May Patch Tuesday: RDP Casts A Chill

May Patch Tuesday: RDP Casts A Chill

May Patch Tuesday: RDP Casts A Chill

Bluekeep – RDP Remote Code Execution Vulnerability

We take every patch Tuesday seriously at Options, but when we noticed that Microsoft had unusually released patches for Windows XP and Server 2003, we got a chill!

Since the end of life date for XP and 2003, Microsoft has only released patches for these operating systems on 4 occasions (including this)… the most infamous being WannaCry!

So what is the vulnerability?

According to Microsoft, “A remote code execution vulnerability exists in Remote Desktop Services – formerly known as Terminal Services – when an unauthenticated attacker connects to the target system using RDP and sends specially crafted requests. This vulnerability is pre-authentication and requires no user interaction. An attacker who successfully exploited this vulnerability could execute arbitrary code on the target system. An attacker could then install programs; view, change, or delete data; or create new accounts with full user rights. To exploit this vulnerability, an attacker would need to send a specially crafted request to the target systems Remote Desktop Service via RDP.”

It has long been standard security practice to prohibit RDP connectivity to servers directly from the internet and this vulnerability is another great reason to deny such access! Un-patched Windows boxes receiving a specially crafted packet to the machines’ remote desktop service would allow an attacker to run malicious code on the machine without authentication. Scary!

From there, a hacker might scan for other vulnerable machines and potentially spread further into the network.

Yes, it’s worm-able! That means that future malware could exploit this vulnerability and spread in a similar way to WannaCry if systems aren’t patched!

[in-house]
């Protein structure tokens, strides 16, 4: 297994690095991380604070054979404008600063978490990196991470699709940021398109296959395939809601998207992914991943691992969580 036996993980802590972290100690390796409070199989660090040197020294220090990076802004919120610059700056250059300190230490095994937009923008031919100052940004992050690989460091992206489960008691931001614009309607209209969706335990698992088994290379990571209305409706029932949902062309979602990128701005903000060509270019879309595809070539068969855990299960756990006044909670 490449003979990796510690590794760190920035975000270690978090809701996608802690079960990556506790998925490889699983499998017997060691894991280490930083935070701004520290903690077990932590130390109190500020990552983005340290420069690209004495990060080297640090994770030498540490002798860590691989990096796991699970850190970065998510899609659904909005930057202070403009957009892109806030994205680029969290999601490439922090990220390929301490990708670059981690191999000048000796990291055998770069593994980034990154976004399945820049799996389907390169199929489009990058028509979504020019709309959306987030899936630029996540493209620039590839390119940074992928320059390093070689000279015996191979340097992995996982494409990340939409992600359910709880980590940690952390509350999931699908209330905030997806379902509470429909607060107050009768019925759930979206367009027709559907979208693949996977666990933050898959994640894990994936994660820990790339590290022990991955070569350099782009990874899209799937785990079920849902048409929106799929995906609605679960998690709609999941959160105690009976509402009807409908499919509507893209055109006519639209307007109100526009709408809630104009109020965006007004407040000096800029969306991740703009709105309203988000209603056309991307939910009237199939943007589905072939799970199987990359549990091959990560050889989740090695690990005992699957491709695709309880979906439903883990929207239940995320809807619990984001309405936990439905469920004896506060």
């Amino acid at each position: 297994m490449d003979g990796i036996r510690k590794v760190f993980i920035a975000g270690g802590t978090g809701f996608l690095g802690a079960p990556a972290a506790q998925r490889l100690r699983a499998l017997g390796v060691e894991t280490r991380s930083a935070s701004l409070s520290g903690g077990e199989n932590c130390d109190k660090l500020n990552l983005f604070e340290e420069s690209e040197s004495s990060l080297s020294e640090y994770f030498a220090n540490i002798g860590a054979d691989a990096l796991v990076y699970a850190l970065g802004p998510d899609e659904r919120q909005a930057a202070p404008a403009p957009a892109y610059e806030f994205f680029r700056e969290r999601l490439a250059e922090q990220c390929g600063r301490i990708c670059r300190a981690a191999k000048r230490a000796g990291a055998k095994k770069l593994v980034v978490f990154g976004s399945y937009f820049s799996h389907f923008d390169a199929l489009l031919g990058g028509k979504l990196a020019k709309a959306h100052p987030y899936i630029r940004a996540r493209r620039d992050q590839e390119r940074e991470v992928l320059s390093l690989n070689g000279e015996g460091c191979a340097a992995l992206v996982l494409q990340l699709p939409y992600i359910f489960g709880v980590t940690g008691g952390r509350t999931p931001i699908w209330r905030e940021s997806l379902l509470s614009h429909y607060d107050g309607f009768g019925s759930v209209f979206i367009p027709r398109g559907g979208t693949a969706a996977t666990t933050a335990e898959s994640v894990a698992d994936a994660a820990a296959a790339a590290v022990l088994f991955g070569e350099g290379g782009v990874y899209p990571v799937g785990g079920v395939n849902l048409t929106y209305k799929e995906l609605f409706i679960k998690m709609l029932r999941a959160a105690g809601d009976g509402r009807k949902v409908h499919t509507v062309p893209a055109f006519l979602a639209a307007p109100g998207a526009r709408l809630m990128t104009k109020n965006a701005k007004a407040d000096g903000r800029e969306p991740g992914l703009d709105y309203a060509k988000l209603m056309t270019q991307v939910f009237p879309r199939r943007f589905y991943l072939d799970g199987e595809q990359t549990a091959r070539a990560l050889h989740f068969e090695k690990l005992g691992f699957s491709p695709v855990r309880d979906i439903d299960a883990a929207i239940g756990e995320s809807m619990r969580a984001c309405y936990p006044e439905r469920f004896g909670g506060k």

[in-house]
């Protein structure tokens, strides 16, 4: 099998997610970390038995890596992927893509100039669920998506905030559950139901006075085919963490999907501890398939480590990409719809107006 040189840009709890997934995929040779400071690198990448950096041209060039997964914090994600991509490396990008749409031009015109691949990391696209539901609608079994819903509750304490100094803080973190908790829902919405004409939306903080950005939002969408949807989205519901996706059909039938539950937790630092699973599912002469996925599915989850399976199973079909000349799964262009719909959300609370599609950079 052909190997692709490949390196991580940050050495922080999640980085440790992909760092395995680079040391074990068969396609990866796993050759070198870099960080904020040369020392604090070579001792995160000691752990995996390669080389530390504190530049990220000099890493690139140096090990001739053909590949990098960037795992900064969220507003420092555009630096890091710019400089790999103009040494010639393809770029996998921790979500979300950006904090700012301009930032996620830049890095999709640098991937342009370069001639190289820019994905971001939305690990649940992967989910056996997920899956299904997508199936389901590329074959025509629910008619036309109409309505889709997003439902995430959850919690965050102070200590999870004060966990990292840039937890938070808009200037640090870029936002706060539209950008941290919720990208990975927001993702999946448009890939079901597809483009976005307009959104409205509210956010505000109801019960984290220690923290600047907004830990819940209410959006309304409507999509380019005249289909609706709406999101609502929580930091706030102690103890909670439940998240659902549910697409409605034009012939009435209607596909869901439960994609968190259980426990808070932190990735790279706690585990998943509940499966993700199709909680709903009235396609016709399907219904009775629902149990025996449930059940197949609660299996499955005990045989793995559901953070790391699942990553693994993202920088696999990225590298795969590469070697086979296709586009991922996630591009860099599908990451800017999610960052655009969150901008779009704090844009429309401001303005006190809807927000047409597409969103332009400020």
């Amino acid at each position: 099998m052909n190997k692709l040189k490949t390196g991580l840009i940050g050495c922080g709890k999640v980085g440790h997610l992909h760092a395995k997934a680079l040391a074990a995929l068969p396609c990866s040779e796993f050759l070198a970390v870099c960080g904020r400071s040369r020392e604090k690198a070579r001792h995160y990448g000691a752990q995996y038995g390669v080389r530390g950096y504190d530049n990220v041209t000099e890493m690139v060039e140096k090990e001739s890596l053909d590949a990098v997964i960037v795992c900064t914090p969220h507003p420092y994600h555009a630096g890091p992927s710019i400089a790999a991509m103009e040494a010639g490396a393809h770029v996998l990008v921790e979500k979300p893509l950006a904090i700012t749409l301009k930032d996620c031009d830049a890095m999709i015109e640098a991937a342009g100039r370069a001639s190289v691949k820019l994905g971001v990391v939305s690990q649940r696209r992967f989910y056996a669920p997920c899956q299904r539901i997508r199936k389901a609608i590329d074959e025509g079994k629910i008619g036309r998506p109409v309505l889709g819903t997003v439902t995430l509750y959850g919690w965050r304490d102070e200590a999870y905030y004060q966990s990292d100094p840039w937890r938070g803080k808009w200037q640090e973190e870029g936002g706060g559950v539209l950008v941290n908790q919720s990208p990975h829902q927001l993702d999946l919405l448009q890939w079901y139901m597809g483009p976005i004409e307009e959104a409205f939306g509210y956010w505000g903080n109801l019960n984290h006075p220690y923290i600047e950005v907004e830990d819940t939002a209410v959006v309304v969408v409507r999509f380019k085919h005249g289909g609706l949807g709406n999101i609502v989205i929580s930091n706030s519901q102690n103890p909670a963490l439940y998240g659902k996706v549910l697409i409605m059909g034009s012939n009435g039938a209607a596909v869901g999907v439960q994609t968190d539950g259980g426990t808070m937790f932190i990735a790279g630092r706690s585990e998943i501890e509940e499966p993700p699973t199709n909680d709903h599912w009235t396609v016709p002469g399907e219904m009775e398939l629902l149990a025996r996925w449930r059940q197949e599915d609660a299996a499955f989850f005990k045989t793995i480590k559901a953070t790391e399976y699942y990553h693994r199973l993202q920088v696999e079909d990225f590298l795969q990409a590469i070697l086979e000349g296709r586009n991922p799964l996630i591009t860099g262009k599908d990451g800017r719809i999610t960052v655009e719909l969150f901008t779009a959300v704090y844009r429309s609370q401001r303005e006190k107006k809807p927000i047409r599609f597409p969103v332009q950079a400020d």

What do we do now?

Considering the amount of targets and the ease of which a hacker can exploit the vulnerability to spread across a network, we suggest you take this seriously and get patching!

Although it hasn’t been fully weaponised yet, there will be a lot of hackers in the industry starting to reverse engineer the patch and create an exploit so do not assume this won’t happen soon.

In addition to patching, or if for some reason you can’t patch right away, Microsoft has issued the following guidelines and workarounds:

  •  Enable Network Level Authentication (NLA). This forces a user to authenticate before RDP is exposed to the attacker. Not all affected systems support NLA.
  •  Turn off RDP. If RDP isn’t running, the vulnerability can’t be exploited. As obvious as this seems, some organisations are unable to work without RDP, and some are running it without realising it.
  • Block TCP port 3389. Blocking port 3389 (and any other ports you’ve assigned to RDP) at the perimeter will prevent an attack from entering your network but can’t stop an attack from originating inside your network.

— Sophie McDonald, Options Head of Analytics

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